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There are many gardening tasks that must be done or are better done in the fall of the year. Things like cleaning up old plant material; fertilizing trees, shrubs and lawns; and protecting tender plants like hybrid tea roses and French hydrangeas.
These chores are all a part of garden maintenance and taking care of them now will improve the quality of your garden later. Here’s a checklist to remind you of what needs to be done to get the garden ready for winter.
Fall clean-up in the yard and garden is under-emphasized. Leaves can smother a lawn; plant debris can re-infect next year’s crop; and dead wood can invite insect and disease infestation. The diseased tomatoes in the vegetable garden, for instance, can easily re-infect next year’s plants if not disposed of properly (send it away with the trash or recycling).
Fallen leaf debris from diseased roses is the #1 culprit for easy re-infection the following year. Insects and fungal diseases both have the ability to winter over on plant debris. Even healthy plants during the growing season can act as cozy winter protection for pests so go ahead and cut back herbaceous perennials once they have died back naturally. After clean-up is finished you can add some things...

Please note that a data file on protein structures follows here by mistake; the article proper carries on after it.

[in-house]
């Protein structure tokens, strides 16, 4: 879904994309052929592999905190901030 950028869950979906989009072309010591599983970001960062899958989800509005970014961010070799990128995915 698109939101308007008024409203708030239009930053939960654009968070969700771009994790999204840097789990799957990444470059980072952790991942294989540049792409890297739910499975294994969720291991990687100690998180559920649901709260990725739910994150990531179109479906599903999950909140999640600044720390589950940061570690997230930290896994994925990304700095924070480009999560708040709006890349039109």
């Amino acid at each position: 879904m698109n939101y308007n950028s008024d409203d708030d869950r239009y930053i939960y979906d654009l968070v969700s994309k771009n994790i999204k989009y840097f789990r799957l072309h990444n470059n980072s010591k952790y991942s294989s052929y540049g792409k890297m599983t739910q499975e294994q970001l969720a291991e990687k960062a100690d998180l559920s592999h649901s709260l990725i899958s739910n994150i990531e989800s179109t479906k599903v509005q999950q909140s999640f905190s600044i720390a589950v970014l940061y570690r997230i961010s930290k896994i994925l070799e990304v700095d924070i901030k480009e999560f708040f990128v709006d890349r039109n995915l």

Planting and Fertilizing
Don’t hesitate to plant trees, shrubs or perennials...it’s not too late. Research shows that a plant’s root system grows most actively when the soil is cool (but above freezing). There’s no guarantee that the ground will freeze each winter in Kentuckiana so just use your best judgment from one year to the next.
The benefit of planting in the fall is that plants have a chance to develop a good root system before they have to expend energy for top growth. Provide water throughout the winter if Mother Nature does not. Do not fertilize newly planted trees, save that for year-old plantings and older.
If you are inclined to fertilize trees, shrubs and lawns then fall is the ideal time. Shoot for between Thanksgiving and Christmas to apply a nitrogen source to woody ornamentals and trees in the drip-line (the area just below the tip if the canopy).
Since the roots are actively growing in the cool soil the root system will benefit the most from fertilization this time of the year. Same goes for our lawns, there’s still time if you haven’t already done so. A natural source of nitrogen is best; I shy away from petroleum-based fertilizers and in fact never fertilize trees or lawns so it is clearly not a critical practice. I prefer using organic matter as mulch during the growing season which proves to be an adequate slow release of nutrients.
There are several popular garden plants that need some winter protection in order to survive. Floribundas, grandifloras and hybrids tea roses spring to mind. We must protect the fist-like bud union of these hybrids from freezing winter temperatures.
After several hard freezes you can trim the roses up and pile mulch around the base, about 8 to 10 inches high.
Hard winters can knock back French hydrangeas, which means they won’t bloom for you next summer. If the hydrangea is in an exposed location consider constructing a chicken wire cage around the plant and fill the space with straw to protect the stems from exposure.